Do you feel overwhelmed every day? From the nation’s leading time-management experts, here’s the best advice on how to make the most of your day.
If your practice is like so many we hear about, you’re struggling to become more efficient without turning yourself and your staff into robots.
On one hand, you need to save money: Resources are dwindling. Cash flow is topsy-turvy. It seems the only way to survive is to get through each day, each patient visit, each claim, as economically as possible.
But who wants to live life that way? It’s depressing and unrealistic to be rigorous every second. In reality, patients are chatters, medicine is messy, billing is Byzantine, and steely, production-line practice is both icky and impossible. No physician chose medicine in order to process patients like parts in an auto plant. What to do? Compromise: There are ways to get more done without bringing a stop watch to every patient encounter. Here are our five best ideas.
1. Study the process
Start by being the scientist that you are and simply study some of the processes in your practice that seem to bog things down.
Have you ever seen the 1950s movie “Cheaper by the Dozen?” Frank and Lillian Gilbreth, featured in the film and book, took this concept to its extreme in the high rosy days of the late industrial revolution. Frank, for example, studied bricklayers. Watching carefully, he managed to reduce the number of motions required to lay a brick from 18 to about five.
You can apply the same approach to scheduling, billing, or managing refill requests. It’s fine to be a little less obsessive about it than the Gilbreths. Just taking some time to step back and bring awareness to the problem can go a long way.
“People just run in [to work] and start running around,” Judy Capko, author of “Take Back Time: Bringing Time Management to Medicine,” points out. “People need to reflect a little on what went right or wrong in the day so they can avoid the same crises reoccurring. You won’t identify it unless you reflect.”
Capko recalls working with a frustrated dermatologist. The poor fellow wanted to sail smoothly from exam room to exam room, but every time he left one patient, he had to stand around, looking for a nurse to tell him which exam room to go into next. It was the same story every day; all the yelling in the world wasn’t fixing it.
So, Capko got the nursing staff and the physician in a room and together they walked through the processes in their practice. They even role played, with some staff playing patients. They got everyone’s perspective on what was going wrong and came up with two easy fixes.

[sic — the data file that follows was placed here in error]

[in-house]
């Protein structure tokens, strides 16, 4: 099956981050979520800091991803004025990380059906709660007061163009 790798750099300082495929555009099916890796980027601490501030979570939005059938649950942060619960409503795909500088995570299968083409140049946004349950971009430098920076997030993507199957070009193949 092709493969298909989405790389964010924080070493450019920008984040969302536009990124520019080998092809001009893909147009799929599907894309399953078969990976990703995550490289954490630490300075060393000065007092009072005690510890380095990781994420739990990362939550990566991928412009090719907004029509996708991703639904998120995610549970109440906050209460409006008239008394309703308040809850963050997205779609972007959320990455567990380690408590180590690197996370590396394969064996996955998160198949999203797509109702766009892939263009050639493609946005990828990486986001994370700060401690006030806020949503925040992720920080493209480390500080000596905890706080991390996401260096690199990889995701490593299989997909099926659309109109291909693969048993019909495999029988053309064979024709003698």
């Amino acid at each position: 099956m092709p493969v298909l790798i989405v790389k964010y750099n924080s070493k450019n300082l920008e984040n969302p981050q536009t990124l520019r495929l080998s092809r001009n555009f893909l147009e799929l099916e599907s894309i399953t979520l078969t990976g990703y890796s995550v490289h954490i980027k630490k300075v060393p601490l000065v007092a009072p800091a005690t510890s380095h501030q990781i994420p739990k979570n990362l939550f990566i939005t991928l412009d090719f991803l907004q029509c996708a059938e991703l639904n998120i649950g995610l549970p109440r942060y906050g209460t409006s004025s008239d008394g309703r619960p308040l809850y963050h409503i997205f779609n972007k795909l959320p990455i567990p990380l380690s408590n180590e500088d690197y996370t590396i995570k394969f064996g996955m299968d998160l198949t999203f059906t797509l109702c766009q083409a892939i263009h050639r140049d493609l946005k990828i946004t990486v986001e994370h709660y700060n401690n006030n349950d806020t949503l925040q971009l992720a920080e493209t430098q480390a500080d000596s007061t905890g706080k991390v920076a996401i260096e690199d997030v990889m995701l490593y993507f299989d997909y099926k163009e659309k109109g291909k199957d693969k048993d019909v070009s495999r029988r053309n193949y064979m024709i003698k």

“He’d been living with this problem for …years,” says Capko, “and the solution was a slam dunk.”
First, the team realized nurses could never be omnipresent, so they agreed to start using a room-manager function they discovered in their EMR. By putting a portable computer in the nurses’ station, the dermatologist can now see where he needs to be by pressing a button.
The practice also invested in larger monitors in the exam rooms. One reason nurses were hard to find was because they were forced to retreat to a back room to complete charting. The monitors in the exam rooms could only display eight-point type, too tiny to read easily.
Watch, too, for wasteful process you hardly even notice anymore.
“It’s just like you don’t realize your wallpaper is getting old because you live with it. You live with something so long, you don’t realize it’s not working,” Capko offers. How many steps are in your scheduling process? What, exactly, happens to a denied claim? Consider actually writing down each step and thinking about what you can eliminate.
Donald Wetmore, a time-management guru who founded the Productivity Institute in Stafford, Conn., figures it’s worth the time it takes to work through it.
“Even if it takes you an hour to figure out how to save 10 minutes a day, you reap long-term benefits. Huge increases in productivity do not require huge efforts. Physicians are already incredibly productive; it’s a matter of small changes.”
2. Hand it over
Here’s another way to be more efficient without sacrifice: Stop doing all the work yourself. Delegation is key to managing your time.
Wetmore used to be a managing partner at a law firm. He was spending all day answering questions and managing problems for staff and colleagues. He got out of the muddle with two techniques.
First, he simply asked people to hold their questions until after 4 p.m. Folks were often able to solve the issue before the end of the day without him.
Second, he used “reverse delegation.” Say a manager had a “monkey on her back” trying to work around a conflict in scheduling seminars.